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Friday, October 09, 2009

Ulema's opposition to Central Madarsa Board

Lately there has been a hue and cry over the UPA government's plan to form a Central Madarsa Board.

Ulema are up in arms over the government's intervention in religious institutes. They feel that it a step towards changing the basic character of the madarsas.

Is the proposal so useless and destructive, which some of the vocal clerics want us to believe? Or it is opposition for the sake of opposition without proper anlaysis of the merits and demerits of the entire scheme?

Constructive criticism is okay but rejecting it without proper debate is nonsense. Here I am posting excerpts of an article written by M Wadood Sajid, that was published in a prominent Urdu daily.

Mr Sajid says that everybody has the right to speak their mind but issuing statements without bothering to talk about the pros and cons of the scheme, suggests that probably many of these MPs and 'scholars' lack the intellectual competence and capability to discuss the issue. Else, they should express their reservations over the draft bill and seek further changes rather than outrightly rejecting it.

Here are the excerpts:

1. HRD Minister Kapil Sibbal had called a meeting of Muslim MPs who were invited twice and the amended draft was also sent along with the invitation, but just 20 out of 59 MPs turned up. Of the five ministers, four didn't attend the meet.

2. Of the three MPs who have studied at Darul Uloom Deoband, two didn't bother to participate in the meeting. Mahmood Madani, Badruddin Ajmal and Israrul Haq Qasmi were invited but the former two didn't attend the convention though they did issue strong statements against the plan on the very next day.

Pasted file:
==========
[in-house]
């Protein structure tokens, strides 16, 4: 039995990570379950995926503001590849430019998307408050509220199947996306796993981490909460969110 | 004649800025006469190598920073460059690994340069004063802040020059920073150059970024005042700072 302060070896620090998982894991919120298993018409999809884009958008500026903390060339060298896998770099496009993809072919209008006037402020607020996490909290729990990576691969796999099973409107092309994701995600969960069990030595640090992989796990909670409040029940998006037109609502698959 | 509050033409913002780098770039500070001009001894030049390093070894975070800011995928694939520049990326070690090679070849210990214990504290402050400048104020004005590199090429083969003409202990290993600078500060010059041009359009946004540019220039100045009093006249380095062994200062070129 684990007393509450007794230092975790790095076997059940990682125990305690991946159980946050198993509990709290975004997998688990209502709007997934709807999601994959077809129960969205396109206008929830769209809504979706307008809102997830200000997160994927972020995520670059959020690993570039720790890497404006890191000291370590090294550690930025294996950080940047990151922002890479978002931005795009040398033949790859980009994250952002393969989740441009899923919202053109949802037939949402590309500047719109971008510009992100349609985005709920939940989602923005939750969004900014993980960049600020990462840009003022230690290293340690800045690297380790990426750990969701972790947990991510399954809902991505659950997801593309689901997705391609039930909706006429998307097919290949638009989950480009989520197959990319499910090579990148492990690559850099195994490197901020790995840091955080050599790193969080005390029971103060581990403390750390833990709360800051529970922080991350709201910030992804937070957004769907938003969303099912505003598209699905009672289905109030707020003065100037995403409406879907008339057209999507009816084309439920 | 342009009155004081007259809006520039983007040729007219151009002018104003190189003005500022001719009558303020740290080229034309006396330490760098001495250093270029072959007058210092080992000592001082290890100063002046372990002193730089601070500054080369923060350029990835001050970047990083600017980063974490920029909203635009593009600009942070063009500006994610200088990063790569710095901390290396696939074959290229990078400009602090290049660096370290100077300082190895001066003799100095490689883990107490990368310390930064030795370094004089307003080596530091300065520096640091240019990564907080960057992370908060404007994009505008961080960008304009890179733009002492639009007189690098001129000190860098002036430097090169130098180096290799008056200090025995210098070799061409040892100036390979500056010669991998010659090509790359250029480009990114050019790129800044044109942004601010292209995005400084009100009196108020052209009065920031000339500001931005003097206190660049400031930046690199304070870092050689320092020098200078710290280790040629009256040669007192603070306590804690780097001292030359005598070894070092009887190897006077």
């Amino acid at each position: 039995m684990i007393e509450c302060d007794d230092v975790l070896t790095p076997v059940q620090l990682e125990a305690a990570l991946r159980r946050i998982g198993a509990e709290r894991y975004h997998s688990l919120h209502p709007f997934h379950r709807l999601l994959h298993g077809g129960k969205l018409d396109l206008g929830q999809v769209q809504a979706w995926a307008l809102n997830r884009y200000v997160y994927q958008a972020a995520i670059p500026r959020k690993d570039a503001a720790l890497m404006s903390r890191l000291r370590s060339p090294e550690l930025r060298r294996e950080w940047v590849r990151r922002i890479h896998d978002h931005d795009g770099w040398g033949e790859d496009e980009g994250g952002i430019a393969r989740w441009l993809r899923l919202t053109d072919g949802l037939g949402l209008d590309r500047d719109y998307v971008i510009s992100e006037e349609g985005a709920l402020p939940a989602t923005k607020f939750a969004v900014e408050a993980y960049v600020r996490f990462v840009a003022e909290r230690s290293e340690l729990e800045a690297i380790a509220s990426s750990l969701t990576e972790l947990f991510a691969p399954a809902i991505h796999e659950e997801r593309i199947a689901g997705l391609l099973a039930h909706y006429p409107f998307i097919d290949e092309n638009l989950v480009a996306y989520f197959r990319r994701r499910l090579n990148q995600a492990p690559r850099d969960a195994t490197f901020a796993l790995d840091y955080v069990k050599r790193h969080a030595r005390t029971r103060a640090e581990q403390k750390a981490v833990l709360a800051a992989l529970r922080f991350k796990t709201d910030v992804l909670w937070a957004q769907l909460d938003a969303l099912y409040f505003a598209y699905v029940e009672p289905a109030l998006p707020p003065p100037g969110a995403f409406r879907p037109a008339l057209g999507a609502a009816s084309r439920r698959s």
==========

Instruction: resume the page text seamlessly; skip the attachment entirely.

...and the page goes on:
3. Speaking to over a dozen persons running madarsas, one finds out that they believe the Board would not be beneficial because the 'senior clerics' affirm that it will pave way for government intervention in future. Most of them have no first hand information about the proposed bill. They don't realise that even if the Board comes into existence, there is no law that will force them to join it, rather than stay away from the Board if they wish. Or even join and later get de-affiliated.

4. The Board will only hold examiantion in mathematics, computer science, English and would have nothing to do with religious curricula. However, the certificate would help the madarsa gruduate to pursue higher studies in other universities with ease.

5. Many madarsas run with the help of donations and there is no system by which donors can see whether the money is put to proper use. The students live and study in poor conditions and the teachers get paltry pays, ranging from Rs 500 to a few thousands. However, those who run the madarsas get the chunk of the earnings. In Urdu papers, students often write about the princely lives of those running these insitutions and the poor condition of the students. Is the opposition to the board because of the reason that such malpractices may get exposed?

6. If the board is established, then those teaching the above-mentioned subjects will get salaries at par with the government employees. In that case, those running madarsas for pure personal profit, may be confronted with the question that why they don't pay substantial salaries. This could be one of the reasons for the fear of the anti-Board lobby.